Every student chooses their college major a little differently—and that’s okay. Here’s how one young woman decided to major in Chemistry and Forensic Science.
When I was six years old, I decided—with the utmost certainty—that I wanted to be an astronaut. To prepare for my life in space, I read every book my school’s library had in the astronomy section. I studied and prepared carefully…until just a few years later when my mind changed and I wanted to become a musician. Sure enough, within a year, my interests changed again, and I wanted to become a historian.
But these three subjects did have one important thing in common: at the time, they were the school subjects I truly enjoyed the most. My point here is that people change and their interests change too, sometimes quite dramatically. And that’s okay.
I first started the college search looking for acting schools, then music schools, and finally chemistry and forensic sciences. Maybe I’ll change my mind about my major again in the future. But I’ve been considering this decision for years, and I’ve chosen a major I’m happy with (at least right now).
Choosing a college major is a big task. It should be carefully thought out, not a spur-of-the-moment decision. Even though your college major isn’t a contract, it can have a ripple effect on the rest of your life and should be taken seriously.
Beyond your academic interests, natural aptitude plays a big part in picking your major. In fact, in my experience, people often advise you to stick with what you’re good at. If you’re a talented mathematician, your parents might push you to go to college for that. If you’re a good soccer player, you’re encouraged to stick with it. All in all, it’s not bad to pursue an area you have natural ability in, but talent shouldn’t be a deal breaker when picking a major. It doesn’t even need to be your main motivation!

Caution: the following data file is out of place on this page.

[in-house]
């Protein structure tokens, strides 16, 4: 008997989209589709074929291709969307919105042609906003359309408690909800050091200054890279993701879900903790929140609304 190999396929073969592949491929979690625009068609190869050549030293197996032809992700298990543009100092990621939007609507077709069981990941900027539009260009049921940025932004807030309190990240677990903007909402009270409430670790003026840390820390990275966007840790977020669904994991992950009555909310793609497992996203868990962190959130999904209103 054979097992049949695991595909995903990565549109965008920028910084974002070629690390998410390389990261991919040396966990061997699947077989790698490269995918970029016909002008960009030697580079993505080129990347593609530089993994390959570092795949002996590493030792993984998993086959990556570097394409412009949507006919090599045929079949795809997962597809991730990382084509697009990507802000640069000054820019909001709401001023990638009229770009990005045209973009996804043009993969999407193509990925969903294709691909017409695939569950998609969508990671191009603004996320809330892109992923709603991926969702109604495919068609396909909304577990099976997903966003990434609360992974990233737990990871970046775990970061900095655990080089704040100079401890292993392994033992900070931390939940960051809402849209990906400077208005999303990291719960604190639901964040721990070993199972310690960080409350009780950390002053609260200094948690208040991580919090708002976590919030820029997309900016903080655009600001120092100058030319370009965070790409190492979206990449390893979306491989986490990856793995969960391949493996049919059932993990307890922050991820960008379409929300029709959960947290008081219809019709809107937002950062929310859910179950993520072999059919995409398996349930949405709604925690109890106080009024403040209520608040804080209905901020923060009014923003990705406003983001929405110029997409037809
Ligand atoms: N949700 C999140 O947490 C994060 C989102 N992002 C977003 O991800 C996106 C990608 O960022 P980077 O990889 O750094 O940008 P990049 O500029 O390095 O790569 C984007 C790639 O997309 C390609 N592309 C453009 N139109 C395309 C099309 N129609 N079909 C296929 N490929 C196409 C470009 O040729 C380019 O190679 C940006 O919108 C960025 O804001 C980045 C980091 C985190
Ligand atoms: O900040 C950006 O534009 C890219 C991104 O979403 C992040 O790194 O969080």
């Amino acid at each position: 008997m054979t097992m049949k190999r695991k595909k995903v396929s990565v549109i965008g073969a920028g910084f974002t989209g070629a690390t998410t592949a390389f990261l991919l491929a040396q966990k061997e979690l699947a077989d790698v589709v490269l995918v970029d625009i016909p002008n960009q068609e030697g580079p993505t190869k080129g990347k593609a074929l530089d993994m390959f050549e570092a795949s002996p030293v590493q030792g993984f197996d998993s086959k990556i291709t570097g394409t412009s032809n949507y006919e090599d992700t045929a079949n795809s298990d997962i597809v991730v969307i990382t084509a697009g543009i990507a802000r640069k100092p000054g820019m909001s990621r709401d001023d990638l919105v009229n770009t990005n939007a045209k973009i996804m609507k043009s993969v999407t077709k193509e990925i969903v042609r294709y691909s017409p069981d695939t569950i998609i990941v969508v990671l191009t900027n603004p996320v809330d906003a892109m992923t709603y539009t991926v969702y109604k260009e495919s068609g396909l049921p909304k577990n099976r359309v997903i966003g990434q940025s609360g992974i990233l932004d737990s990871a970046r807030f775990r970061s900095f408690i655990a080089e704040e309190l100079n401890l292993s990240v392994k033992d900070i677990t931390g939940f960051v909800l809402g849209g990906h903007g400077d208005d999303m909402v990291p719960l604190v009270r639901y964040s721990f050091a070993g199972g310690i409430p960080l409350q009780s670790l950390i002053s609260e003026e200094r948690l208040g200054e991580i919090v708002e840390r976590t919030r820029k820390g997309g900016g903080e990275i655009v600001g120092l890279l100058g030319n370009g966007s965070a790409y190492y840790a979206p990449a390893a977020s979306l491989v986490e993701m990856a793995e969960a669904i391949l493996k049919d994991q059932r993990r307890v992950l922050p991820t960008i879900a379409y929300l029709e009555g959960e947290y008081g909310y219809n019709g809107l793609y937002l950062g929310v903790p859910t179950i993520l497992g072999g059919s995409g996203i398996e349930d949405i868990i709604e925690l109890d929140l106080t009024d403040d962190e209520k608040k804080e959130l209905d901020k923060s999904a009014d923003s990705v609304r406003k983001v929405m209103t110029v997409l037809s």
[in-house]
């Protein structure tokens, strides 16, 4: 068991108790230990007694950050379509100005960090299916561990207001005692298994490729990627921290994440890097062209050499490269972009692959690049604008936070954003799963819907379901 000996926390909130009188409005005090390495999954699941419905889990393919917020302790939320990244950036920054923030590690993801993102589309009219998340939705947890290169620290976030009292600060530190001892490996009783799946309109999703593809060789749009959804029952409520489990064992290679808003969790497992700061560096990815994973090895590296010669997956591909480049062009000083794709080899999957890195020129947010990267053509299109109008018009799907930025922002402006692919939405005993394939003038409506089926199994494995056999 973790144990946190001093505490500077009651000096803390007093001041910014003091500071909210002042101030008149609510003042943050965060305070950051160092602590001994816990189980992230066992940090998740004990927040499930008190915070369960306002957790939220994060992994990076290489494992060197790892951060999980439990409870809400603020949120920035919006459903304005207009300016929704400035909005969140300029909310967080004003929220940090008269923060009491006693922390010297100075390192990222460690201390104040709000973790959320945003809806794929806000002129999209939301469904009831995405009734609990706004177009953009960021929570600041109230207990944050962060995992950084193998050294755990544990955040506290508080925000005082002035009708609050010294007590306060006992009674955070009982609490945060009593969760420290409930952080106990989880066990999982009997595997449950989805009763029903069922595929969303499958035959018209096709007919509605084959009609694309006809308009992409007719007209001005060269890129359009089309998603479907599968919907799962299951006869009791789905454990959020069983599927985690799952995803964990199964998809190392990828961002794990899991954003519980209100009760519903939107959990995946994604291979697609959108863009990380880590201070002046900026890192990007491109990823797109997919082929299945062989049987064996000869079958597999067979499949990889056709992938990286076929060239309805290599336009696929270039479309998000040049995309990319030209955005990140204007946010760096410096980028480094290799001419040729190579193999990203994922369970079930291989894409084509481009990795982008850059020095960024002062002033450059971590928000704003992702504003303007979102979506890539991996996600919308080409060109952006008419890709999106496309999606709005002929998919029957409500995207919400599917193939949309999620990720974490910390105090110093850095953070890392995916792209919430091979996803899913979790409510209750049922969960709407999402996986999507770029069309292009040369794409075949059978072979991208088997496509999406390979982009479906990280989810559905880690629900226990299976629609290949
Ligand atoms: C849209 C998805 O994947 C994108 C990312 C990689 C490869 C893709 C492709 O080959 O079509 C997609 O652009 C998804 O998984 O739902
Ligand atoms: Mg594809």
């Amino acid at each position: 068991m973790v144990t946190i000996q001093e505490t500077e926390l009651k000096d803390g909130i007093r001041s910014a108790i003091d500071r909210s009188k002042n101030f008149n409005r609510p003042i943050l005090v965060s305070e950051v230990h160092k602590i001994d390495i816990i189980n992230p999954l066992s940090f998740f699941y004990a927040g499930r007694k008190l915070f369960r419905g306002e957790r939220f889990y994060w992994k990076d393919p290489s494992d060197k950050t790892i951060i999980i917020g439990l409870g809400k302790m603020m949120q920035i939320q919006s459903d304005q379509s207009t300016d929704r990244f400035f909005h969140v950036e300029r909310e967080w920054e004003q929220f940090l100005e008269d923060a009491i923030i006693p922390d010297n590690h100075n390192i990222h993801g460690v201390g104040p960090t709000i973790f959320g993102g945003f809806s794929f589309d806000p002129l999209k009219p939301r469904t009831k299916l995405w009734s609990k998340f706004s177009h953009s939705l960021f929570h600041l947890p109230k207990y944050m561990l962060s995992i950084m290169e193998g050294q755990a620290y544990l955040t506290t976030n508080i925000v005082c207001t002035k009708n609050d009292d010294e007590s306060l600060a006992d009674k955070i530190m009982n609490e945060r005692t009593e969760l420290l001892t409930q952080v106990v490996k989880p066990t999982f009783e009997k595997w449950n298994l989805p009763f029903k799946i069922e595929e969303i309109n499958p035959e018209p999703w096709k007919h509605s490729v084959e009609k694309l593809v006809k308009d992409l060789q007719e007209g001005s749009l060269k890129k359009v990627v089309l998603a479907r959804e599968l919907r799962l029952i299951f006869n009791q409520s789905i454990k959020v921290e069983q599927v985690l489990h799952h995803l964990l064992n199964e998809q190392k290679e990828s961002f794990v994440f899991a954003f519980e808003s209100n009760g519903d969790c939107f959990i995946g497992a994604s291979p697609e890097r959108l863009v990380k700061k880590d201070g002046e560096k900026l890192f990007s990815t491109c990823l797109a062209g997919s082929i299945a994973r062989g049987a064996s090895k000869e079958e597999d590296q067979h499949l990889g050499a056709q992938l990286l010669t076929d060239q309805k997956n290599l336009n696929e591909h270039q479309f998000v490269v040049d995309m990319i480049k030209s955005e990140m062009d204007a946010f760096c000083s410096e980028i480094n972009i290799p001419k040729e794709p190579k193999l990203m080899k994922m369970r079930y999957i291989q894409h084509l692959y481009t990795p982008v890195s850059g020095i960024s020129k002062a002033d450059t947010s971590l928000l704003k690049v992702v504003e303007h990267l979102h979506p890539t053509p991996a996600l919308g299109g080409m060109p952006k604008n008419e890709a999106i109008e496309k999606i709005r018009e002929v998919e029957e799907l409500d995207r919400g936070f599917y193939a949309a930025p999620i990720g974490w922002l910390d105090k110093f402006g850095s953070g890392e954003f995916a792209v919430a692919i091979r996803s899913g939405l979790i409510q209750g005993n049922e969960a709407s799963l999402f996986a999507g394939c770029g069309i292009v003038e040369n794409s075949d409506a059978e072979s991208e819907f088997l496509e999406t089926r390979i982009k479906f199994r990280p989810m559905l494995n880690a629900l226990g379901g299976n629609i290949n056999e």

Take my own father, for example. He was a National Merit Scholar and top of his graduating class. He wanted to become a lawyer but was told by school counselors that he should attend an engineering school before applying to law school. He listened to that advice and discovered that he made a pretty good engineer, so he stuck with that. He has been an electrical engineer for 30 years now, but he tells me that he regrets his choice to drop out of his path to law school. A choice he’s lived with for more than half his life.
The purpose here is to illustrate how picking a college major depends on a few important factors, and the most important one is the direction you want your life to take. In the end, a college degree is a tool to getting a career you really want. You can pursue many different careers with any given major, but life is too short to waste doing something you don’t even want to do. Find something you can enjoy doing for 30 years and whatever happens, happens.
How did you end up choosing your college major? Tell us your story in the comments, or get in touch with us.